Is #Hashtag a movement or not?

As social media becomes more and more politicised, Somya Mehta looks at Facebook and Twitter as platforms for change. Is this straying away from a tradition of activism? Or is it a new and innovative way to bring issues to all corners of the globe?

Social media activism has become an increasingly popular phenomenon in the digital era and it’s no surprise that the internet has condensed the world population, otherwise scattered across the globe, into an online sphere. In this day and age, where active social media users constantly post and repost statuses, videos, and tweets, one might forget the rich history of activism independent of internet aid. Civil rights activism and the need for political and social equality is a battle still very much being fought today, even if its original heroes have passed away. What has changed, however, is the diversity of such activists, their outreach and their implications. 

For instance, a civil rights activist of the 1960s only had printed independent media, a phone booth, the arts, and word of mouth to spread awareness of issues. One would believe that most activists were speaking from their own first-hand experience, at the sight of an incident.  

Today, the definition of the word ‘activism’ has been changed. When we refer to a modern-day activist movement, we refer to those thousands of trending hashtags that go around social media, bringing people from across the globe together through a unanimous cause. One such example would be the #BlackLivesMatter movement that started from a single hashtag that went viral across all platforms, and possibly even helped to change the face of Black History Month. Black History Month takes place in many countries worldwide, to acknowledge important people and events from the African diaspora and has been observed each year for decades. Through social media, however, the outreach of previously under-reported Black History has increased tremendously.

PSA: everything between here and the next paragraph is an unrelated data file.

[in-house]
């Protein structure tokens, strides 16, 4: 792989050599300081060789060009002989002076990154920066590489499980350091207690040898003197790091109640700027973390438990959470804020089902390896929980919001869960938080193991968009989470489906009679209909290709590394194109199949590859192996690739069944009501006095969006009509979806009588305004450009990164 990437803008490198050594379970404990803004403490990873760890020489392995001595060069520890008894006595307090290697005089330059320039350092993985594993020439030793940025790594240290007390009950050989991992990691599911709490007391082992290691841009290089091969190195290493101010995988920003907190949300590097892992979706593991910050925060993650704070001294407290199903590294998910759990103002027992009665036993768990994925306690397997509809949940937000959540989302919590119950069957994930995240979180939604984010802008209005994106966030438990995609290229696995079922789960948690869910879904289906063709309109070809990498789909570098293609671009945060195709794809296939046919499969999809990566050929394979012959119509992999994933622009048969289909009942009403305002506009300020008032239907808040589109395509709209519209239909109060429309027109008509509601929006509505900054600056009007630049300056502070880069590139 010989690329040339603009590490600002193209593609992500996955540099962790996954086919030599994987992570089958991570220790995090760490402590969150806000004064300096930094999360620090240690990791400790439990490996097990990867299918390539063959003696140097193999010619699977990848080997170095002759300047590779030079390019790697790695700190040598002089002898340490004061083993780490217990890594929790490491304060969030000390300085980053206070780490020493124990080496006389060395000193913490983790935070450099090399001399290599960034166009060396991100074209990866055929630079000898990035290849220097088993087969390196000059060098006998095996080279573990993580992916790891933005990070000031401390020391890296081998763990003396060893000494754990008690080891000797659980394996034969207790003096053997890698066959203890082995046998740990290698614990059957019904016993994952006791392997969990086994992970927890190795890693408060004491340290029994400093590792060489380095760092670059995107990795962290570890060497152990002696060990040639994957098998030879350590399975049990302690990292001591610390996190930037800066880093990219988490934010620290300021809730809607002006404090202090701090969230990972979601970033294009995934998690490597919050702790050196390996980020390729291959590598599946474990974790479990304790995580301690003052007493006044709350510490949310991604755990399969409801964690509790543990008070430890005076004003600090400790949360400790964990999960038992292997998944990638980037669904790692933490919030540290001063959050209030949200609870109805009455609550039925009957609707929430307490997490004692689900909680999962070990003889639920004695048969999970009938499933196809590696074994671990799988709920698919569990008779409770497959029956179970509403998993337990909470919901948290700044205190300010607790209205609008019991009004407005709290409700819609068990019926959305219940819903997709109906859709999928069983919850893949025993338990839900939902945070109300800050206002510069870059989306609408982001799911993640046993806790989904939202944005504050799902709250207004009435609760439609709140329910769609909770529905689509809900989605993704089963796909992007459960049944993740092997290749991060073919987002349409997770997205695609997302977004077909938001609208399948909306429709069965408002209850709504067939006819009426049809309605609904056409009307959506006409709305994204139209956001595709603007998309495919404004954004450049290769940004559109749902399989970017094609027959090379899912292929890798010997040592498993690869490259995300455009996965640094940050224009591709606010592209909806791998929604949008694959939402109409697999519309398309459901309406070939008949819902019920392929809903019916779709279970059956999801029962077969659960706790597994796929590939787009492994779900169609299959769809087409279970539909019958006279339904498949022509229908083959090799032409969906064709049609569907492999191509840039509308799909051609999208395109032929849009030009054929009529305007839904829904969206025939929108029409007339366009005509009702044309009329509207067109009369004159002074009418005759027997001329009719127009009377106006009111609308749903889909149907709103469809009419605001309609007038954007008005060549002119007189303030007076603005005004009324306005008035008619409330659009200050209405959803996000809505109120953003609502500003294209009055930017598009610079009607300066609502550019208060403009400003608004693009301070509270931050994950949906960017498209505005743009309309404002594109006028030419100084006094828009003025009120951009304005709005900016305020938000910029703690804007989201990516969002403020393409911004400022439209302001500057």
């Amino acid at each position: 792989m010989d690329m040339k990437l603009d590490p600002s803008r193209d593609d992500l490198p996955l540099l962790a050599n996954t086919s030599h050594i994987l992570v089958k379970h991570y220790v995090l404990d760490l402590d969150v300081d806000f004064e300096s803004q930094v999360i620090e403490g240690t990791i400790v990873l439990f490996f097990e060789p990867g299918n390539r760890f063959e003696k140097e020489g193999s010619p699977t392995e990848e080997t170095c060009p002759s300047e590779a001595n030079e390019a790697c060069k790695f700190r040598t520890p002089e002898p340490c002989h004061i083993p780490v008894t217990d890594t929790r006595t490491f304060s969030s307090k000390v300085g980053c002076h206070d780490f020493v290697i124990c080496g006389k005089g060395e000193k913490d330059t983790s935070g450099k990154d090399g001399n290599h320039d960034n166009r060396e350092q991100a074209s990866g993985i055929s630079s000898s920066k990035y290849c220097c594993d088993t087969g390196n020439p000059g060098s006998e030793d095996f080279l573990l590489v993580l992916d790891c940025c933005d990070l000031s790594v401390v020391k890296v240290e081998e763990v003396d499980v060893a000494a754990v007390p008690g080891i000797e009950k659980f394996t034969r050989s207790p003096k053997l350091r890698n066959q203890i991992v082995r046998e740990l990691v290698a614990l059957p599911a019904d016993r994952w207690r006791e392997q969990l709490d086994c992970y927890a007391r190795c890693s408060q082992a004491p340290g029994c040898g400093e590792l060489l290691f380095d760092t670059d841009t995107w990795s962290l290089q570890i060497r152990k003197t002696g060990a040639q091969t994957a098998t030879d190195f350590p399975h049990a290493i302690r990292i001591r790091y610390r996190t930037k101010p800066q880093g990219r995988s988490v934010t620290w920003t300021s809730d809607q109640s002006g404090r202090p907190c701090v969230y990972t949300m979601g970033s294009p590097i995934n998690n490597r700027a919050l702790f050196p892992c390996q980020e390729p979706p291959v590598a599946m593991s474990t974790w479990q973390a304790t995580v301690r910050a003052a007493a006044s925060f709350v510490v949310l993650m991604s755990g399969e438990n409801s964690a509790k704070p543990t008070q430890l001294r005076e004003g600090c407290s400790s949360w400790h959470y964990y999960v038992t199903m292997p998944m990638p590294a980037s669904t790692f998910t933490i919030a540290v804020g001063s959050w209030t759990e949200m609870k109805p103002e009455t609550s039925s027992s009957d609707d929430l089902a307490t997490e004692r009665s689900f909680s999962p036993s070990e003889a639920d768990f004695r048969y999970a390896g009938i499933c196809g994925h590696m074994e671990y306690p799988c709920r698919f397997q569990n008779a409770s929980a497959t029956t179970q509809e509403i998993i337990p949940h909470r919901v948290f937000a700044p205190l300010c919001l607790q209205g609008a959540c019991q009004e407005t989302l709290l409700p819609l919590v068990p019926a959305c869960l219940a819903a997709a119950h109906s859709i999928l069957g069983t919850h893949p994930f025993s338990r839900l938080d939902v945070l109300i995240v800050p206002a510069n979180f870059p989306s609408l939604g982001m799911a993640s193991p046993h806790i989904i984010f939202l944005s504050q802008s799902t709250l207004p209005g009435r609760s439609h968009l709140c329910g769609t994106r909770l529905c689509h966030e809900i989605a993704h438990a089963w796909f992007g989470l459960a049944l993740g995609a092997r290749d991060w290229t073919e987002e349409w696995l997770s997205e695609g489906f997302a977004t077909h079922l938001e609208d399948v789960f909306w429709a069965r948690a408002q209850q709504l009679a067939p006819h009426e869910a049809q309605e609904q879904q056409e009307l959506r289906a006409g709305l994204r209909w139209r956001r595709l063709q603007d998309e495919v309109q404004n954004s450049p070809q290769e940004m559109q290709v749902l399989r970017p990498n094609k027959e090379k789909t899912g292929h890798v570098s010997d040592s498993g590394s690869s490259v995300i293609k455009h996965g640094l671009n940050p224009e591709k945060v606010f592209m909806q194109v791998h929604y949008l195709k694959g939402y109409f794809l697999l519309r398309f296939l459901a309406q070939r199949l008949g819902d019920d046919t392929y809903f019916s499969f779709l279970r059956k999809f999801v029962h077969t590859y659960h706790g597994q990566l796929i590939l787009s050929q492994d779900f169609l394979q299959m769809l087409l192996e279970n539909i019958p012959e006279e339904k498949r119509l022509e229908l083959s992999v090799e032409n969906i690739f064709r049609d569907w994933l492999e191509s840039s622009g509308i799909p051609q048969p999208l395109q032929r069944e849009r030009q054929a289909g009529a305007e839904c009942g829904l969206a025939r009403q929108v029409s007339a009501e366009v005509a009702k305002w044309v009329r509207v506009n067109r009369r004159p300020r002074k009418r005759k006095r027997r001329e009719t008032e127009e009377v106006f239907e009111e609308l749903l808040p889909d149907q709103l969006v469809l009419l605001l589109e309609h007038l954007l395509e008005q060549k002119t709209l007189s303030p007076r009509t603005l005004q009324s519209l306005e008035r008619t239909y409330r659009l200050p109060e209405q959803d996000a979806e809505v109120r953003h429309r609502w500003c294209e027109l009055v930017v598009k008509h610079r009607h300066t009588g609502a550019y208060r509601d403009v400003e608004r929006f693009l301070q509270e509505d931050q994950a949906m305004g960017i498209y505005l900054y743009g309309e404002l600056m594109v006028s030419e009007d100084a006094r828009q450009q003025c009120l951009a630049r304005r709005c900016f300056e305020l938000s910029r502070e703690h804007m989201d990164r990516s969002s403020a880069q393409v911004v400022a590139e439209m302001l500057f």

Earlier, what used to be a neatly organised and limited classroom discussion about heroic African stories, has now become a fully-fledged global debate, signifying the importance of black lives in a way that physical campaigns and placards could not. The internet thus provides a forum for young people to easily access information and stories relating to black history that children of the 20th century would struggle to find. Stories in the form of videos and statuses. Across Facebook, Twitter and, more recently, Snapchat. They are not only easy to access, but also easy to share on a vast scale in one go. The process is quite simple, yet fascinating. If activists resonate with what they see on social media, they click ‘share’ or ‘repost’, add that hashtag to it, and in a matter of a few seconds, the movement can go viral. 

A social change might not always be visible at the end of such social media campaigns, but the awareness it garners amongst thousands of people makes it worthy of being classified as a successful, new-age form of activism. Furthermore, it is also important to note that some of these ‘hashtag’ movements actually do help bring about social change. Earlier in 2016, April Reign created the hashtag #OscarsSoWhite to express the lack of racial diversity in the 2016 Oscar nominations, which got picked up by the mainstream media and went viral in no time. As a result, the Academy of Motion Picture Arts and Sciences was pushed to make notable changes in its governing parameters, increasing the diversity amongst the association for its future events. 

While social media may be a wonder for many, some might still see hashtags as futile and disagree with them being an actual exercise of activism. In all honesty, the impact of physically going out and taking part in demonstrations and experiencing the depth of the situation is a void that cannot be filled solely by social media movements. After all, gathering in a large group and rallying for a cause requires a lot more determination and motivation than reposting a hashtag while you wait for your Netflix series to load.

Somya Mehta

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